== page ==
In the quest to create the workplace of the future, one of the last bastions tying us to the office was the phone. Sure, we all have our mobile phones nowadays, but a lot of the time clients prefer calling your office number to reach you. This means constantly having to retrieve messages when you are out of the office and having to use cell phone minutes to make calls.
For those not familiar with the acronym, VOIP stands for Voice Over Internet Protocol – it basically means that your phone call goes over the internet rather than traditional phone lines. The major benefit of this is that your phone can be with you not only when you are in the office, but anywhere there is WiFi.
We recently transitioned over to VOIP from an old PBX system.
VOIP does three key things:
- enables the team to work from anywhere
- reduces costs
- makes administration of the phone system easy
I have found that having everything at my finger tips has made things very easy and means that any changes to any aspect of the system can be made remotely. Transferring calls, adding people to conference calls are all done with the click of a button rather than having to remember Feature sequences
I didn’t want to have to call our PBX administrator every time I needed a new voice mail box added or when we couldn’t figure out the random keying sequence required to make a modification to the auto-attendant. With VOIP, all of this is done in a browser environment and is very simple to manage.
The transition process wasn’t seamless so I thought I would share with you some learning if you’re considering embarking on this adventure.
- Do a small test case first – have one person sign up for the service and try it out to make sure call quality is good, that your internet speed is sufficient to carry the call and your data requirements, and finally that the set up process and interface is good. We made the wholesale switch with the entire team and had some call quality issues to begin with.
- Don’t change everything over at once – we changed our internet provider and our phone provider at the same time and this made things very painful. One process was inevitably holding up another and we ended up being significantly delayed overall. It created a huge amount of complexity that could have been avoided by doing one at a time.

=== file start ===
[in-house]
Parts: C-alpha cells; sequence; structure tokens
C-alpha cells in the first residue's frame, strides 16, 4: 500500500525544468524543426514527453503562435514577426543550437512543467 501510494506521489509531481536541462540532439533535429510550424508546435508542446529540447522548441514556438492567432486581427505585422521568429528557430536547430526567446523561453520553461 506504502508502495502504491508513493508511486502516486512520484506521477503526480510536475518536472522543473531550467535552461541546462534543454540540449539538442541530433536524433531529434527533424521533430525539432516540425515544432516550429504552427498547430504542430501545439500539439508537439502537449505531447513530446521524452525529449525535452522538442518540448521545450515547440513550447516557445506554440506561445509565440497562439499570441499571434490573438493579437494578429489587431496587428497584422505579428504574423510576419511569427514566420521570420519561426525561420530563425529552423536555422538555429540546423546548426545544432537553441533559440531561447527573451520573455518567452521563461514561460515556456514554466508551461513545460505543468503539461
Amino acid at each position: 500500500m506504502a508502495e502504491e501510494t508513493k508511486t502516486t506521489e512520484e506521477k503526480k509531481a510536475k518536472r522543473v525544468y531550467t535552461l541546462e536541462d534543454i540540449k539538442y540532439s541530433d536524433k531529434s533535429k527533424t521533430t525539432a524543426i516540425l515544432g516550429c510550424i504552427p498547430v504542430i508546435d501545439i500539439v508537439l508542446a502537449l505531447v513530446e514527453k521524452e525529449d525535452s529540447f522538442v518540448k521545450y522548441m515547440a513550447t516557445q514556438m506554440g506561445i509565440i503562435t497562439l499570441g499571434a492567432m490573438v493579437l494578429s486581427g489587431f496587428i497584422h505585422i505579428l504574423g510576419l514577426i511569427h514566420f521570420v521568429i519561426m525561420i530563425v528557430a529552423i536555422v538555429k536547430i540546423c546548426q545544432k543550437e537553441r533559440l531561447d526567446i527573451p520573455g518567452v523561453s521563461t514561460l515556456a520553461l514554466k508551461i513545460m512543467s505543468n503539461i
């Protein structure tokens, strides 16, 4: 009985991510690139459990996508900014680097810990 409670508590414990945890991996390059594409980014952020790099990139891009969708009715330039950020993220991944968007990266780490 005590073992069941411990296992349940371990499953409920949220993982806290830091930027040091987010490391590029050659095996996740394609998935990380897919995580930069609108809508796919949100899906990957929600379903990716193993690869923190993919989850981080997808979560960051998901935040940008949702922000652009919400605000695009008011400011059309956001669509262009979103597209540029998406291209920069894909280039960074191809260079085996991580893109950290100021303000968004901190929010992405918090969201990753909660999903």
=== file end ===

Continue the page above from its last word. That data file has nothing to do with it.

- Understand from the provider you choose who handles what part of the infrastructure that needs to be in place. There’s a primer below for those of you, who like me, end up unwillingly playing the sys-admin role because there is nobody else to do it.
The kinda ugly
If you are in an office environment with multiple people, your tech infrastructure probably looks something like this:
|Image source: NSL Voice and Data|
- modem is plugged into your internet connection – either cable, DSL or (I shudder to think), dial-up
- router connects from your modem to a switch
- switch – this allows the internet connection to be distributed across all the computers plugging into the connection
- patch bay – this is where all the wired connections (LAN ports) the computers are plugged into terminate. Connections then go from the patch bay to the switch in order to connect the internet to all the LAN ports so the computers can plug in
This is where things got ugly. To set up VOIP, there needs to be some configuration done on the router to allow for the audio to pass both ways. This involves “triggering ports” and potentially adjusting firewalls. Make sure you know who looks after your router and can do this for you.
We ended up in the frustrating situation of having everything set up and being unable to hear audio on the calls because changes needed to be made to the router and our provider was not responding. There was a fair amount of being bounced between the VOIP company and the hosting company before we found out exactly what needed to be done and got it accomplished.
In the end, despite the implementation process being a bit ugly overall, the end result was worth it. Key wins in all this:
- the flexibility to work from anywhere
- the ability to receive voice mail over email
- the freedom to connect it to our mobile devices so we can call out long distance on wifi and have it seem like we’re in the office
- the bonus of being able to talk on a wireless headset while walking around the office (which is actually really fun)